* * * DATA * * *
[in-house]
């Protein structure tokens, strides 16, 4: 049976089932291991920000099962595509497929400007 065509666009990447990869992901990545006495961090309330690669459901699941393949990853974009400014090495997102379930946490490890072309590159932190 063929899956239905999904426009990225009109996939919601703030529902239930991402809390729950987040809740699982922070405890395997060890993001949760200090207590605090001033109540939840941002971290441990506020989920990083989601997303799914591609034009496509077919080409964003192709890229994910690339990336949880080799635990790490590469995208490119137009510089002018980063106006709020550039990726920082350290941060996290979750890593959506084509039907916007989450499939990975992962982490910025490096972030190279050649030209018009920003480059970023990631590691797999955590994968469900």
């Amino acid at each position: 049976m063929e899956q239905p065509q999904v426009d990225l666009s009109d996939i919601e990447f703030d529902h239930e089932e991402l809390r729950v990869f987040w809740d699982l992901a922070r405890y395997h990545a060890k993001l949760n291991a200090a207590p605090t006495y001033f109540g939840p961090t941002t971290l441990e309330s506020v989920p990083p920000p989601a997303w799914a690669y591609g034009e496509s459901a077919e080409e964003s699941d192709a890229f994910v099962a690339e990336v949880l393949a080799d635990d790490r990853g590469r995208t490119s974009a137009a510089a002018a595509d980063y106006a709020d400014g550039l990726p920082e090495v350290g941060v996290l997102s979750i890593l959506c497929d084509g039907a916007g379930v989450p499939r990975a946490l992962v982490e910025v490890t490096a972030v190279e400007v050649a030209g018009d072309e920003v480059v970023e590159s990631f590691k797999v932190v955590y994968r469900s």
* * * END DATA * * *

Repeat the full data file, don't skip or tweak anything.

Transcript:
[in-house]
């Protein structure tokens, strides 16, 4: 049976089932291991920000099962595509497929400007 065509666009990447990869992901990545006495961090309330690669459901699941393949990853974009400014090495997102379930946490490890072309590159932190 063929899956239905999904426009990225009109996939919601703030529902239930991402809390729950987040809740699982922070405890395997060890993001949760200090207590605090001033109540939840941002971290441990506020989920990083989601997303799914591609034009496509077919080409964003192709890229994910690339990336949880080799635990790490590469995208490119137009510089002018980063106006709020550039990726920082350290941060996290979750890593959506084509039907916007989450499939990975992962982490910025490096972030190279050649030209018009920003480059970023990631590691797999955590994968469900």
């Amino acid at each position: 049976m063929e899956q239905p065509q999904v426009d990225l666009s009109d996939i919601e990447f703030d529902h239930e089932e991402l809390r729950v990869f987040w809740d699982l992901a922070r405890y395997h990545a060890k993001l949760n291991a200090a207590p605090t006495y001033f109540g939840p961090t941002t971290l441990e309330s506020v989920p990083p920000p989601a997303w799914a690669y591609g034009e496509s459901a077919e080409e964003s699941d192709a890229f994910v099962a690339e990336v949880l393949a080799d635990d790490r990853g590469r995208t490119s974009a137009a510089a002018a595509d980063y106006a709020d400014g550039l990726p920082e090495v350290g941060v996290l997102s979750i890593l959506c497929d084509g039907a916007g379930v989450p499939r990975a946490l992962v982490e910025v490890t490096a972030v190279e400007v050649a030209g018009d072309e920003v480059v970023e590159s990631f590691k797999v932190v955590y994968r469900s």